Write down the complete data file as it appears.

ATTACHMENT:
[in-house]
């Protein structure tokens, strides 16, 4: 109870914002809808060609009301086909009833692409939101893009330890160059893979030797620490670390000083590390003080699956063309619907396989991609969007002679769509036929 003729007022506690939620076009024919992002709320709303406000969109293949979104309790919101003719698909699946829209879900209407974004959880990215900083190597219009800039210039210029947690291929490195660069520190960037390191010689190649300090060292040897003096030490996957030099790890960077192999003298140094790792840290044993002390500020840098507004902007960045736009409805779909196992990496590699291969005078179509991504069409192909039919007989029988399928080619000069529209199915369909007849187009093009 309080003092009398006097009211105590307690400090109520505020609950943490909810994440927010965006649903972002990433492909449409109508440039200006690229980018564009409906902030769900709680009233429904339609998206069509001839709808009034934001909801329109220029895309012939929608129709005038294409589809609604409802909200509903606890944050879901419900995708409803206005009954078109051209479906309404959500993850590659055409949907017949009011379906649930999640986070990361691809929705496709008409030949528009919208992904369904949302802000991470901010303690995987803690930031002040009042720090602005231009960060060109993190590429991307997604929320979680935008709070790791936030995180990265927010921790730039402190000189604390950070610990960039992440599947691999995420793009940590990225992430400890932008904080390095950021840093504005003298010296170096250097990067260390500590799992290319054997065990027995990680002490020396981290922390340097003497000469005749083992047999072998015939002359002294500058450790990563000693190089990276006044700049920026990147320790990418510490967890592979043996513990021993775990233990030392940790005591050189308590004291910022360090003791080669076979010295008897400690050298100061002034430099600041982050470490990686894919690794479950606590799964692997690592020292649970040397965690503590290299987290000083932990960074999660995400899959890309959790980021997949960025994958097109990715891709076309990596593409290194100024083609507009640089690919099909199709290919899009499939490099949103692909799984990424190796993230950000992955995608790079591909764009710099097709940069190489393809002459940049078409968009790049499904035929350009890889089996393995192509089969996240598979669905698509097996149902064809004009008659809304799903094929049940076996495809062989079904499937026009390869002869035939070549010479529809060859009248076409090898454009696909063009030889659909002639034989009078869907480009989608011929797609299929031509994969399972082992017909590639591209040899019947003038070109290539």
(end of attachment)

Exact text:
[in-house]
């Protein structure tokens, strides 16, 4: 109870914002809808060609009301086909009833692409939101893009330890160059893979030797620490670390000083590390003080699956063309619907396989991609969007002679769509036929 003729007022506690939620076009024919992002709320709303406000969109293949979104309790919101003719698909699946829209879900209407974004959880990215900083190597219009800039210039210029947690291929490195660069520190960037390191010689190649300090060292040897003096030490996957030099790890960077192999003298140094790792840290044993002390500020840098507004902007960045736009409805779909196992990496590699291969005078179509991504069409192909039919007989029988399928080619000069529209199915369909007849187009093009 309080003092009398006097009211105590307690400090109520505020609950943490909810994440927010965006649903972002990433492909449409109508440039200006690229980018564009409906902030769900709680009233429904339609998206069509001839709808009034934001909801329109220029895309012939929608129709005038294409589809609604409802909200509903606890944050879901419900995708409803206005009954078109051209479906309404959500993850590659055409949907017949009011379906649930999640986070990361691809929705496709008409030949528009919208992904369904949302802000991470901010303690995987803690930031002040009042720090602005231009960060060109993190590429991307997604929320979680935008709070790791936030995180990265927010921790730039402190000189604390950070610990960039992440599947691999995420793009940590990225992430400890932008904080390095950021840093504005003298010296170096250097990067260390500590799992290319054997065990027995990680002490020396981290922390340097003497000469005749083992047999072998015939002359002294500058450790990563000693190089990276006044700049920026990147320790990418510490967890592979043996513990021993775990233990030392940790005591050189308590004291910022360090003791080669076979010295008897400690050298100061002034430099600041982050470490990686894919690794479950606590799964692997690592020292649970040397965690503590290299987290000083932990960074999660995400899959890309959790980021997949960025994958097109990715891709076309990596593409290194100024083609507009640089690919099909199709290919899009499939490099949103692909799984990424190796993230950000992955995608790079591909764009710099097709940069190489393809002459940049078409968009790049499904035929350009890889089996393995192509089969996240598979669905698509097996149902064809004009008659809304799903094929049940076996495809062989079904499937026009390869002869035939070549010479529809060859009248076409090898454009696909063009030889659909002639034989009078869907480009989608011929797609299929031509994969399972082992017909590639591209040899019947003038070109290539």